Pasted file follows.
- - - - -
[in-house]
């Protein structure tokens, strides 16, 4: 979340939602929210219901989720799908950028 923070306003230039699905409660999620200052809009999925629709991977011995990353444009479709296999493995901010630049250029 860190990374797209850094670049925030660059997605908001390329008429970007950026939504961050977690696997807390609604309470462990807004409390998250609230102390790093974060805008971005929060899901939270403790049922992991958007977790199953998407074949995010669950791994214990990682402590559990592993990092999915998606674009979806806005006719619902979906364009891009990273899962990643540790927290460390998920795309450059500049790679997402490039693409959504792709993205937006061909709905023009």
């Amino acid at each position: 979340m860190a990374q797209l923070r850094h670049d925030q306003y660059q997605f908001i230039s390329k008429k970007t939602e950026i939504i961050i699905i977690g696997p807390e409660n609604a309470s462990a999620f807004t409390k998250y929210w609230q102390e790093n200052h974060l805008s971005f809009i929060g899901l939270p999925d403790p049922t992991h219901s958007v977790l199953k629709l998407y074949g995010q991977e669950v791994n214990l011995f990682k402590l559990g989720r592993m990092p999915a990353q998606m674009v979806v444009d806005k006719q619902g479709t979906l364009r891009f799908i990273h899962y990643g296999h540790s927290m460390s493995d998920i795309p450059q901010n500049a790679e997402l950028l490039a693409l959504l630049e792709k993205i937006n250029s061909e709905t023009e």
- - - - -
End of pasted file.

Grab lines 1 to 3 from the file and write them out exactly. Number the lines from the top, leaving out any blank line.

[in-house]
């Protein structure tokens, strides 16, 4: 979340939602929210219901989720799908950028 923070306003230039699905409660999620200052809009999925629709991977011995990353444009479709296999493995901010630049250029 860190990374797209850094670049925030660059997605908001390329008429970007950026939504961050977690696997807390609604309470462990807004409390998250609230102390790093974060805008971005929060899901939270403790049922992991958007977790199953998407074949995010669950791994214990990682402590559990592993990092999915998606674009979806806005006719619902979906364009891009990273899962990643540790927290460390998920795309450059500049790679997402490039693409959504792709993205937006061909709905023009």
């Amino acid at each position: 979340m860190a990374q797209l923070r850094h670049d925030q306003y660059q997605f908001i230039s390329k008429k970007t939602e950026i939504i961050i699905i977690g696997p807390e409660n609604a309470s462990a999620f807004t409390k998250y929210w609230q102390e790093n200052h974060l805008s971005f809009i929060g899901l939270p999925d403790p049922t992991h219901s958007v977790l199953k629709l998407y074949g995010q991977e669950v791994n214990l011995f990682k402590l559990g989720r592993m990092p999915a990353q998606m674009v979806v444009d806005k006719q619902g479709t979906l364009r891009f799908i990273h899962y990643g296999h540790s927290m460390s493995d998920i795309p450059q901010n500049a790679e997402l950028l490039a693409l959504l630049e792709k993205i937006n250029s061909e709905t023009e």